- July 29, 2021, was Earth Overshoot Day, whereby all humans on Earth have used up more natural resources than can be reproduced in a year.
- The resources of 5 Earths would be needed to satisfy the global need for resources every year if everyone lived like the U.S.
- Other industrialized nations in Europe and Asia would use between 4 and 2.5 Earths if their lifestyle was universal.
- Some countries use less than their allotment of resources, like in India, where the equivalent of 0.7 Earths were used in 2019.
If the citizens of the world lived like those of the United States, the resources of five full planets would be needed to satisfy the global need for resources every year.
This data is highlighted annually by the NGO Global Footprint Network, which also publicizes the date on which all humans on Earth have collectively used up more natural resources than mother nature can reproduce in a year. The so-called Earth Overshoot Day happened later than usual last year - on August 22, 2020 - due to the coronavirus pandemic. In 2021, it fell on July 29, the same day as in 2019. Before, it had moved forward gradually from August 18 in 2009.
Have you read?
Industrialized nations have the biggest share in pushing the date forward. Qatar, Luxembourg and the United Arab Emirates are actually even bigger offenders than the U.S. The lifestyle in these countries would use up between 5.5 and 9.1 Earths if the whole world lived it but because of the small size of their populations, they actually have less of an influence on global resource depletion than bigger developed countries like the U.S.
Other industrialized nations in Europe and Asia would use between four and 2.5 Earths if their lifestyle was universal. Chinese living standards meant 2.3 Earths would be used up. Indonesians, with a local Earth Overshoot Day on Dec 18, 2021, were about on track of using up exactly the resources allotted to Earth citizens.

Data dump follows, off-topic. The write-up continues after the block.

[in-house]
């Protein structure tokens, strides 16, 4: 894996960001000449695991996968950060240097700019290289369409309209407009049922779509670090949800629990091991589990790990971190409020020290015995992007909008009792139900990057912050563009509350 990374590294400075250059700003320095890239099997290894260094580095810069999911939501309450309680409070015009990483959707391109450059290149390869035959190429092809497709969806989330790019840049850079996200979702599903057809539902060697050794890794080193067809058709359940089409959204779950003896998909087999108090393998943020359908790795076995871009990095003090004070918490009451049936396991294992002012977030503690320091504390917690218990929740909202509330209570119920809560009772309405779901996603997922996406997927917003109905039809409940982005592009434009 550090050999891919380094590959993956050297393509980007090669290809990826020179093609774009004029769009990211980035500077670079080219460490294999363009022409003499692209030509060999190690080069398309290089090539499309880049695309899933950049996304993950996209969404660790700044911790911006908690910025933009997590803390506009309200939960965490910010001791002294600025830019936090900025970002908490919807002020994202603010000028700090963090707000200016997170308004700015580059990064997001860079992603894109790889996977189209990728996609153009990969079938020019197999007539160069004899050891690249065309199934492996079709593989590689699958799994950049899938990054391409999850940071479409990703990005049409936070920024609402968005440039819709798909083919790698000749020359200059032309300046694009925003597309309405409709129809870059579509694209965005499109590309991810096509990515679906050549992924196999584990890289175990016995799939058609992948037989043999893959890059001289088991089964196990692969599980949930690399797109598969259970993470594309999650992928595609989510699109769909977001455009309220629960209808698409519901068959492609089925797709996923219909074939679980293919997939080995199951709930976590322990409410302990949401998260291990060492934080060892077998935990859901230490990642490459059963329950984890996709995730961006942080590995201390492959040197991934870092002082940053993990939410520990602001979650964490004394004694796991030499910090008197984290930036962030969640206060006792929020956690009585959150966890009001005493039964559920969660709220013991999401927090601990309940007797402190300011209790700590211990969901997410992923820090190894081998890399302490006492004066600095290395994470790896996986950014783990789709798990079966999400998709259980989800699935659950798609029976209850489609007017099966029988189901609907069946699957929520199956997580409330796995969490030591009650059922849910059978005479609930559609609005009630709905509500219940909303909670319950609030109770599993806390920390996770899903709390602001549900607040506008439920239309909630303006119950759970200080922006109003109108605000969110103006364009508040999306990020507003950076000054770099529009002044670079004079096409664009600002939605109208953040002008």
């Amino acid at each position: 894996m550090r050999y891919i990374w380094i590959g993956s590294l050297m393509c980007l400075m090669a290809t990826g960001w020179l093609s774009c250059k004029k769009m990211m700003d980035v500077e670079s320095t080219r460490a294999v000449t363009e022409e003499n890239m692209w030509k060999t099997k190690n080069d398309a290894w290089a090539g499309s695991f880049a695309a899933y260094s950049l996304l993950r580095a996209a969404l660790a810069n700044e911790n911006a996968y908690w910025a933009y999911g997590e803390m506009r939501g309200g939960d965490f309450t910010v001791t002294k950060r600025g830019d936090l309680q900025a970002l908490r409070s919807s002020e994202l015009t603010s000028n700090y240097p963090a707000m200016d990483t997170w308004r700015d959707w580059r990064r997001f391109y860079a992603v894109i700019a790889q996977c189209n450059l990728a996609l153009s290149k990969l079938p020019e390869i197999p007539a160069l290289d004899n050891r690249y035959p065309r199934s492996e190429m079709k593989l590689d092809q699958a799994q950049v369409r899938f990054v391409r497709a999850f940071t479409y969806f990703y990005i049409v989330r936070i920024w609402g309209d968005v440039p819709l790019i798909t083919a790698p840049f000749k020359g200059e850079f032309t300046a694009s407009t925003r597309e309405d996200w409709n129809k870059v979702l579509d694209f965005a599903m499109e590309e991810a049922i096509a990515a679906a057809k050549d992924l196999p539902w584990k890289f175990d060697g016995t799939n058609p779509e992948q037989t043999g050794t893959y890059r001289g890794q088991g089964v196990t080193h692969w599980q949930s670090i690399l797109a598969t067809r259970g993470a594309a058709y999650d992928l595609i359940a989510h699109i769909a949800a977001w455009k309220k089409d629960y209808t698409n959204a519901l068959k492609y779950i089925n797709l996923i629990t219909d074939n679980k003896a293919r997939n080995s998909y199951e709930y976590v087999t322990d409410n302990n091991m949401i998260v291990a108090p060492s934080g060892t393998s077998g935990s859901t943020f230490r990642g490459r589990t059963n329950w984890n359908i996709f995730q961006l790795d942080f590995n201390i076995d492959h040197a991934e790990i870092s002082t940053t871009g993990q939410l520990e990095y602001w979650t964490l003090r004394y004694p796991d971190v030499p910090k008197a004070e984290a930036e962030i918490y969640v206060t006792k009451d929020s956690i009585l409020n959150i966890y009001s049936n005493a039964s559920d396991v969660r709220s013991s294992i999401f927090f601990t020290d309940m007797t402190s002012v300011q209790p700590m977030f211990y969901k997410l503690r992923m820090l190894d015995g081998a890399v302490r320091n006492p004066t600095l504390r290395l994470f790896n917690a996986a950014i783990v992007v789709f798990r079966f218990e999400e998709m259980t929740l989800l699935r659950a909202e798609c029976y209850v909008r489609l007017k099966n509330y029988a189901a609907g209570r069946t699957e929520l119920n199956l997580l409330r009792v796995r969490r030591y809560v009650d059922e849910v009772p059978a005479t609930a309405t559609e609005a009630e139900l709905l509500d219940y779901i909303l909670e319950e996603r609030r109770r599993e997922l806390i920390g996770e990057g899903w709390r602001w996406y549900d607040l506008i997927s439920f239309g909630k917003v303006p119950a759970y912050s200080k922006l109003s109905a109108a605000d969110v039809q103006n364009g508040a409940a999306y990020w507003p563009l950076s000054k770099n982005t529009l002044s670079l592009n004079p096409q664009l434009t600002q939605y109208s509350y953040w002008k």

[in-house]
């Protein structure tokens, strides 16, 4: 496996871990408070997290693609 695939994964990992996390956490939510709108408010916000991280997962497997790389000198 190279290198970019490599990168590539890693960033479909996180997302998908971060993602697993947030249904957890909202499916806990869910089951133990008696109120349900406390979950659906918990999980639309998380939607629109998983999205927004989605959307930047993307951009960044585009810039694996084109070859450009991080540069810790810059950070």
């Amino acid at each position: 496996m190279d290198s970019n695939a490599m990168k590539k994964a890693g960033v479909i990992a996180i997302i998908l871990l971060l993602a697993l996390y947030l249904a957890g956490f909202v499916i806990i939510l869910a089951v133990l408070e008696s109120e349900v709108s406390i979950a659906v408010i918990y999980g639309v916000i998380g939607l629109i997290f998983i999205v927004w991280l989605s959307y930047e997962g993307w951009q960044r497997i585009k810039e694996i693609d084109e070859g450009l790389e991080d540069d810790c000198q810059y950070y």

What’s the World Economic Forum doing about climate change?
Climate change poses an urgent threat demanding decisive action. Communities around the world are already experiencing increased climate impacts, from droughts to floods to rising seas. The World Economic Forum's Global Risks Report continues to rank these environmental threats at the top of the list.
To limit global temperature rise to well below 2°C and as close as possible to 1.5°C above pre-industrial levels, it is essential that businesses, policy-makers, and civil society advance comprehensive near- and long-term climate actions in line with the goals of the Paris Agreement on climate change.
The World Economic Forum's Climate Initiative supports the scaling and acceleration of global climate action through public and private-sector collaboration. The Initiative works across several workstreams to develop and implement inclusive and ambitious solutions.
This includes the Alliance of CEO Climate Leaders, a global network of business leaders from various industries developing cost-effective solutions to transitioning to a low-carbon, climate-resilient economy. CEOs use their position and influence with policy-makers and corporate partners to accelerate the transition and realize the economic benefits of delivering a safer climate.
Contact us to get involved.
People in several countries also used up less than their allotment of resources, for example in India, where the equivalent of 0.7 Earths were used in 2019.
Emissions, but also the use of resources like wood, fish and land for crops are among the things counted in when calculating Earth Overshoot Day.